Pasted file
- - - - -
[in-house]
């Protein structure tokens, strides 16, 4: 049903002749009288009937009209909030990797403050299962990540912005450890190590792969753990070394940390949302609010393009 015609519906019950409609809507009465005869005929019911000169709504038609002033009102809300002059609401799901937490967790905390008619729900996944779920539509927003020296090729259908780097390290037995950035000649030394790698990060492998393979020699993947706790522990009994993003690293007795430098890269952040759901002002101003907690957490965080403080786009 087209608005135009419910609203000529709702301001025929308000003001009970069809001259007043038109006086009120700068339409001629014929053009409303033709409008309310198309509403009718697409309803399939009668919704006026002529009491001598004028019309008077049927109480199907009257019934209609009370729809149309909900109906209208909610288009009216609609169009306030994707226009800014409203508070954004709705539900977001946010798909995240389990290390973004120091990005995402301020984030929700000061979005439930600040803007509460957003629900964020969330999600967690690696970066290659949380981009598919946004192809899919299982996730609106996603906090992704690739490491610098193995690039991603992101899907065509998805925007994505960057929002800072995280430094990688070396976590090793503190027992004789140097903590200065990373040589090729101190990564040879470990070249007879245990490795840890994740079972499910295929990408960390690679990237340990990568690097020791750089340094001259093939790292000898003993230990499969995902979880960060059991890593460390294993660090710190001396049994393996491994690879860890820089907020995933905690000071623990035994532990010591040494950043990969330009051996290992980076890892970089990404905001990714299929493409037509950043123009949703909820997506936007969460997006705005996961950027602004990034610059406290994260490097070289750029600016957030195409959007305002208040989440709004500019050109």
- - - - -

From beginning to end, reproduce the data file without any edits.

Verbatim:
[in-house]
């Protein structure tokens, strides 16, 4: 049903002749009288009937009209909030990797403050299962990540912005450890190590792969753990070394940390949302609010393009 015609519906019950409609809507009465005869005929019911000169709504038609002033009102809300002059609401799901937490967790905390008619729900996944779920539509927003020296090729259908780097390290037995950035000649030394790698990060492998393979020699993947706790522990009994993003690293007795430098890269952040759901002002101003907690957490965080403080786009 087209608005135009419910609203000529709702301001025929308000003001009970069809001259007043038109006086009120700068339409001629014929053009409303033709409008309310198309509403009718697409309803399939009668919704006026002529009491001598004028019309008077049927109480199907009257019934209609009370729809149309909900109906209208909610288009009216609609169009306030994707226009800014409203508070954004709705539900977001946010798909995240389990290390973004120091990005995402301020984030929700000061979005439930600040803007509460957003629900964020969330999600967690690696970066290659949380981009598919946004192809899919299982996730609106996603906090992704690739490491610098193995690039991603992101899907065509998805925007994505960057929002800072995280430094990688070396976590090793503190027992004789140097903590200065990373040589090729101190990564040879470990070249007879245990490795840890994740079972499910295929990408960390690679990237340990990568690097020791750089340094001259093939790292000898003993230990499969995902979880960060059991890593460390294993660090710190001396049994393996491994690879860890820089907020995933905690000071623990035994532990010591040494950043990969330009051996290992980076890892970089990404905001990714299929493409037509950043123009949703909820997506936007969460997006705005996961950027602004990034610059406290994260490097070289750029600016957030195409959007305002208040989440709004500019050109």